So data, information and knowledge become 'artifacts' and even noise, perhaps effectively used one or more times but not necessarily important or significant in different situations or as time goes by, which pretty much negates the 'build once/use many' concept!

The good news is that we're beginning to become more aware of patterns. That means that the 'type' of data used for one decision might be of use to future decisions, so we design in live feeds to authoritative data sources. Or the same data itself might be useful across different applications. Or it might mean that the patterns from data we've 'built once' in a system might provide clues for addressing future emergent issues and problems. And, of course, our advances in AI technologies helps us find those patterns.

So the 'build once/use many' term really applies to systems and patterns of data, not necessarily to the specific data itself. That being said, obviously there are some data sets that have been and will continue to be around for some time (until we discover the next best thing)! For example, it took us more than two centuries to move from Newtonian mechanics to quantum mechanics.

GCN: How do you see this [attention to data] reflected in agencies' priorities? What are the big projects/programs that embody this change? How will the Data Reference Model facilitate the use and sharing of data? Where do issues of privacy fit in?

Bennet: For all the reasons above, data (and how it is used and needs to be used, i.e., information and knowledge) is the focus of attention now, whether it's the DODwide push for Web Services that rely on authoritative data sources, or the new DOD information assurance architecture which focuses on the future vision of eliminating traditional network boundaries (like Unclassified (NIPRNet) and Secret (SIPRENet)) in favor of being able to put security around objects (like data elements, Word documents, etc.). With this approach, data would be available to people based on a matching of meta data with attributes/roles of the individual, so you can see information on the network that you have a need for, but not information that isn't needed.

The result is a great emphasis on getting data tagged correctly and doing identity management right, so that:
  • I can see my personal record but not yours

  • I can gain access to information that I need based on my security clearance, role as a CIO, etc., but other folks with different attributes/roles would not see the data as they navigated the network and

  • You can separate where the data comes from and how it is used. As an example, the Marine in Iraq just wants trustworthy information, and may not need to know the highly classified source from which that data originated.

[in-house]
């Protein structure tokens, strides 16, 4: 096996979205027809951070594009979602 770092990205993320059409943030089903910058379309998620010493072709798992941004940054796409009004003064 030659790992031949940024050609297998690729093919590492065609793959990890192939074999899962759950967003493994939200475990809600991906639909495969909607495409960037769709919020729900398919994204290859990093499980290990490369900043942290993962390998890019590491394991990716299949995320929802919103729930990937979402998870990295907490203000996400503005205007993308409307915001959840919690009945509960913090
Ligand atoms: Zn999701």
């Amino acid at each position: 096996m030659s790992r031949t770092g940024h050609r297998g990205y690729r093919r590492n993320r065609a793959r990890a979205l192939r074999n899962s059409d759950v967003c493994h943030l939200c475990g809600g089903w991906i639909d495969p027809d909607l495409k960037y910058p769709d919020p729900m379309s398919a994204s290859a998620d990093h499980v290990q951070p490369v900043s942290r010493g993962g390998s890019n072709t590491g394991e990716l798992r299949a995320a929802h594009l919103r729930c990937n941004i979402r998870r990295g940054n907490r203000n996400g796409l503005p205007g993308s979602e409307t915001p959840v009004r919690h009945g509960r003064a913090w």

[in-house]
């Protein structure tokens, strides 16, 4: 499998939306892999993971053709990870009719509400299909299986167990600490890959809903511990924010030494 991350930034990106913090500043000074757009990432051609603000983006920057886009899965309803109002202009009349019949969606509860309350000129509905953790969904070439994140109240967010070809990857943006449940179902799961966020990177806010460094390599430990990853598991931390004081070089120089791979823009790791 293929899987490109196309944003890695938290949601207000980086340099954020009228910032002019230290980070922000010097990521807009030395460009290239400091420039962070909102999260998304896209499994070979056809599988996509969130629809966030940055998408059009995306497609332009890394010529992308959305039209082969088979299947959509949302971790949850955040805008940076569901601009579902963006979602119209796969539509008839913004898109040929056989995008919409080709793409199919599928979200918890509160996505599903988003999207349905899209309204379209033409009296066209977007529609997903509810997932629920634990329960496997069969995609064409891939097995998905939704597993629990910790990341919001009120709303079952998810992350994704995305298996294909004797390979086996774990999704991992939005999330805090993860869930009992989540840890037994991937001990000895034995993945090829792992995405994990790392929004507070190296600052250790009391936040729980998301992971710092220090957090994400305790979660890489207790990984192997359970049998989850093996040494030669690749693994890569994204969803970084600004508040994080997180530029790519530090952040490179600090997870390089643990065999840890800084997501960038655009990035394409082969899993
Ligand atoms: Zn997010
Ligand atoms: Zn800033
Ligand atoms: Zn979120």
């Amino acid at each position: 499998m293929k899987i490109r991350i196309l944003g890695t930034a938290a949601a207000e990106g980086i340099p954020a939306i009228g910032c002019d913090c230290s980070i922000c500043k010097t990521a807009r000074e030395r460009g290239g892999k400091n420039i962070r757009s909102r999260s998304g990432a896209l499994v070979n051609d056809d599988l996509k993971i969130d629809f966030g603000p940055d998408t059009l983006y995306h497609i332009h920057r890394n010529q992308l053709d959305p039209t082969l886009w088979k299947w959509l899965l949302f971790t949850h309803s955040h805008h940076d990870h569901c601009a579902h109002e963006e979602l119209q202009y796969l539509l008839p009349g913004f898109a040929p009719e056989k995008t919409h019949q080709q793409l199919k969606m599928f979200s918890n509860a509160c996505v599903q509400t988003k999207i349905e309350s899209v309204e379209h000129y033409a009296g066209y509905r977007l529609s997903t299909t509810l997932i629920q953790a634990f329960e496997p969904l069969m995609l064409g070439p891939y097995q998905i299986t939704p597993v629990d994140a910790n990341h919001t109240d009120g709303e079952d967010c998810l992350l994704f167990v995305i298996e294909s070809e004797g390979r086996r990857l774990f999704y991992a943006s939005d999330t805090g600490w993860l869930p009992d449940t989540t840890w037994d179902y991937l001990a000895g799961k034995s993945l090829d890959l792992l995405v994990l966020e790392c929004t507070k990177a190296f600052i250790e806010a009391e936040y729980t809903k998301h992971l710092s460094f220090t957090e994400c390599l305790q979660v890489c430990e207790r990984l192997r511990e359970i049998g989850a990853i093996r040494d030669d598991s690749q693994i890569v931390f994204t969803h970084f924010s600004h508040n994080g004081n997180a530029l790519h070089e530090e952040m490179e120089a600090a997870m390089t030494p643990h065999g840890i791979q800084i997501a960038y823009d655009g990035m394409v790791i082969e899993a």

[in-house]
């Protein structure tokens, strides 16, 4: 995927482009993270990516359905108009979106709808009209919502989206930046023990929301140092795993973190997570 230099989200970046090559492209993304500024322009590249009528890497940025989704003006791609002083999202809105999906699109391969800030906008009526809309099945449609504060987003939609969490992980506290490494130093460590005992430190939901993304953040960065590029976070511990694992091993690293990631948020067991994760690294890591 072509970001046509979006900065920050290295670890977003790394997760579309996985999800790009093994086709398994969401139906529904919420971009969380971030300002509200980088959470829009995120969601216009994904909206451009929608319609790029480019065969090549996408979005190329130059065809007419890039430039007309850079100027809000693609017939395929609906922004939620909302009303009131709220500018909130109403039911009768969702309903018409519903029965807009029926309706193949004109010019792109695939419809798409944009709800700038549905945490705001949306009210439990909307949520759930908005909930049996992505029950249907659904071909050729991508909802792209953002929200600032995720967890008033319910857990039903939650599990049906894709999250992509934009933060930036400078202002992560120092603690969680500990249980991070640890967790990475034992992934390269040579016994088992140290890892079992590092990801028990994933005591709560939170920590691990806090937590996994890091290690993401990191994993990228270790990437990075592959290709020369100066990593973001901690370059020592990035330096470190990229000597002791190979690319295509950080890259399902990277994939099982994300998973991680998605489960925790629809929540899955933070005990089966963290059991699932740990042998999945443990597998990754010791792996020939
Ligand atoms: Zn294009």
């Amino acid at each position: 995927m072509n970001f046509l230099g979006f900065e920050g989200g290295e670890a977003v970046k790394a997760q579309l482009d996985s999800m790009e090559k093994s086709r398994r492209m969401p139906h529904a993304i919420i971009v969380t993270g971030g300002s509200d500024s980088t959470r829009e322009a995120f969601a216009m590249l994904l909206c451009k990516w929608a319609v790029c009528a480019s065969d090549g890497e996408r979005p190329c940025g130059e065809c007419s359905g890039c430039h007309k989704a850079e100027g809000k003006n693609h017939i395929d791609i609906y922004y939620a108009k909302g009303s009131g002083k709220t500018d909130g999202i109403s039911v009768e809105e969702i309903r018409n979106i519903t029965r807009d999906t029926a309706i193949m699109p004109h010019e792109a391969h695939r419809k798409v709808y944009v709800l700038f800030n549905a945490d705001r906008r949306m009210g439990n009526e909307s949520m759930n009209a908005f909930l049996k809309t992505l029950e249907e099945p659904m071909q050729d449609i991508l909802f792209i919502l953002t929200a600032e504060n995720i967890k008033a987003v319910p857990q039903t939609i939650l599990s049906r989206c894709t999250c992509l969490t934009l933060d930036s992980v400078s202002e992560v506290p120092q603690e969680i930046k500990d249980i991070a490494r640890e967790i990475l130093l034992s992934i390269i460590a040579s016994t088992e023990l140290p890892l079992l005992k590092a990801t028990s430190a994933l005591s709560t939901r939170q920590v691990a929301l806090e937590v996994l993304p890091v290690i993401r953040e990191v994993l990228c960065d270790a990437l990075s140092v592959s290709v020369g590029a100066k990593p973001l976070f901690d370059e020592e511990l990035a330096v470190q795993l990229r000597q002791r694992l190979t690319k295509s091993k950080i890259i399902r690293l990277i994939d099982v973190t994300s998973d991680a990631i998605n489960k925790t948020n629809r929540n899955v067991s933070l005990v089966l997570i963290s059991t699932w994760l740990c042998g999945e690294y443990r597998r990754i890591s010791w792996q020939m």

GCN: Who should control data'and who should verify it's good data? What can be done about 'dirty data'?

Bennet: Ultimately the responsibility for data resides initially with the producer of that data and the responsibility for how it is used resides with the user.

A couple of years back the [Department of the Navy] started talking about the differences between clustering and clumping data. Clustering is when you bring data and information together that is similar or related, i.e., first- and second-cousin organization. This process of categorization by similarities is the popular approach to the organization of data and information. It supports ease of locating specific data, and can lead to innovation and insights. Clumping is organizing data driven by the decisions that will be made on that data. At the top levels of decision-making, this means identifying authoritative data fields you need from disparate locations, then linking directly to those fields for continuous real-time feed to support emerging decision-making requirements.

An example of application at the tactical level would be a database field providing information that the owners of that information realized was insufficient for the best decision, i.e., the suppliers of the information recognizing the need for additional information and supplying that additional information connected to the original information, even though the decision-maker may not know such information exists.

Verifying 'good' data becomes problematic, since, as discussed above, 'good' is context and situation dependent, somewhat like 'beauty is in the eyes of the beholder.' So, as emphasized above, ultimately the responsibility for data resides initially with the producer of that data and the responsibility for how it is used resides with the user. Thus the 'beauty' of live feeds!